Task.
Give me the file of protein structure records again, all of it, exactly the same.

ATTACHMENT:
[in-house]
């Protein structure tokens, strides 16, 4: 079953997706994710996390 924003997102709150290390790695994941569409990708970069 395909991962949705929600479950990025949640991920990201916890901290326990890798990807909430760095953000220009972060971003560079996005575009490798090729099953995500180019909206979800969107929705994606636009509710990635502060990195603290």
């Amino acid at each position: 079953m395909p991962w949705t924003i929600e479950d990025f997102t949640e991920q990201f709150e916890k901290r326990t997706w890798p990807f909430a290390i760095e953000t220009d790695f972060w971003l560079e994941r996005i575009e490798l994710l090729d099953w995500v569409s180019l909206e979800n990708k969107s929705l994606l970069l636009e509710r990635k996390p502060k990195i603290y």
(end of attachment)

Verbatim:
[in-house]
């Protein structure tokens, strides 16, 4: 079953997706994710996390 924003997102709150290390790695994941569409990708970069 395909991962949705929600479950990025949640991920990201916890901290326990890798990807909430760095953000220009972060971003560079996005575009490798090729099953995500180019909206979800969107929705994606636009509710990635502060990195603290």
């Amino acid at each position: 079953m395909p991962w949705t924003i929600e479950d990025f997102t949640e991920q990201f709150e916890k901290r326990t997706w890798p990807f909430a290390i760095e953000t220009d790695f972060w971003l560079e994941r996005i575009e490798l994710l090729d099953w995500v569409s180019l909206e979800n990708k969107s929705l994606l970069l636009e509710r990635k996390p502060k990195i603290y």